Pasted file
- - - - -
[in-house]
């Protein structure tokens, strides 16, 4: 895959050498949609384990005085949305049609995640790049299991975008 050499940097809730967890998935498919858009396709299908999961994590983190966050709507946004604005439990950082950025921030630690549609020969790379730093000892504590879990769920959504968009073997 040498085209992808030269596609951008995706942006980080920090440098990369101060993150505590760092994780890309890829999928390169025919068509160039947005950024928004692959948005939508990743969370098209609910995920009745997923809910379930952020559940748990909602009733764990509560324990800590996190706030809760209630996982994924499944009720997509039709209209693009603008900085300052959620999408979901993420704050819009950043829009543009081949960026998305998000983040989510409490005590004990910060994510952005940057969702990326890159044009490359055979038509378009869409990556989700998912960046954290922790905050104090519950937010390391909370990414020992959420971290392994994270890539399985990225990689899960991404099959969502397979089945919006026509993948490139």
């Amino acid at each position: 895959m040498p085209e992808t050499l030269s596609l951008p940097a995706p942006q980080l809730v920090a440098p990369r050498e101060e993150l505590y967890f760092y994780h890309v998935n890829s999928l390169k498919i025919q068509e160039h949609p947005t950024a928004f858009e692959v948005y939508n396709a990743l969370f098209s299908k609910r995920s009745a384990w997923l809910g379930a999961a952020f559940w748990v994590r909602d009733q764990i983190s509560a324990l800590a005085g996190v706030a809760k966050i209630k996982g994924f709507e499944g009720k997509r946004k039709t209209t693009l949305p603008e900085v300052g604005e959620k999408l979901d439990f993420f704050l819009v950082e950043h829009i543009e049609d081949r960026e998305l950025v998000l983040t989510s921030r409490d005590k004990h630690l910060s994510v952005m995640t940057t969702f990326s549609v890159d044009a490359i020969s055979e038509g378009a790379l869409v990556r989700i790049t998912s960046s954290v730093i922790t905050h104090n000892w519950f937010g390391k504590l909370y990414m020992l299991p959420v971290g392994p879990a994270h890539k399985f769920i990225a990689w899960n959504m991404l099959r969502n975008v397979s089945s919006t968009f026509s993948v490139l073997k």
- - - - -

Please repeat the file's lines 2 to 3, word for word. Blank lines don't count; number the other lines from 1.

């Protein structure tokens, strides 16, 4: 895959050498949609384990005085949305049609995640790049299991975008 050499940097809730967890998935498919858009396709299908999961994590983190966050709507946004604005439990950082950025921030630690549609020969790379730093000892504590879990769920959504968009073997 040498085209992808030269596609951008995706942006980080920090440098990369101060993150505590760092994780890309890829999928390169025919068509160039947005950024928004692959948005939508990743969370098209609910995920009745997923809910379930952020559940748990909602009733764990509560324990800590996190706030809760209630996982994924499944009720997509039709209209693009603008900085300052959620999408979901993420704050819009950043829009543009081949960026998305998000983040989510409490005590004990910060994510952005940057969702990326890159044009490359055979038509378009869409990556989700998912960046954290922790905050104090519950937010390391909370990414020992959420971290392994994270890539399985990225990689899960991404099959969502397979089945919006026509993948490139």
């Amino acid at each position: 895959m040498p085209e992808t050499l030269s596609l951008p940097a995706p942006q980080l809730v920090a440098p990369r050498e101060e993150l505590y967890f760092y994780h890309v998935n890829s999928l390169k498919i025919q068509e160039h949609p947005t950024a928004f858009e692959v948005y939508n396709a990743l969370f098209s299908k609910r995920s009745a384990w997923l809910g379930a999961a952020f559940w748990v994590r909602d009733q764990i983190s509560a324990l800590a005085g996190v706030a809760k966050i209630k996982g994924f709507e499944g009720k997509r946004k039709t209209t693009l949305p603008e900085v300052g604005e959620k999408l979901d439990f993420f704050l819009v950082e950043h829009i543009e049609d081949r960026e998305l950025v998000l983040t989510s921030r409490d005590k004990h630690l910060s994510v952005m995640t940057t969702f990326s549609v890159d044009a490359i020969s055979e038509g378009a790379l869409v990556r989700i790049t998912s960046s954290v730093i922790t905050h104090n000892w519950f937010g390391k504590l909370y990414m020992l299991p959420v971290g392994p879990a994270h890539k399985f769920i990225a990689w899960n959504m991404l099959r969502n975008v397979s089945s919006t968009f026509s993948v490139l073997k």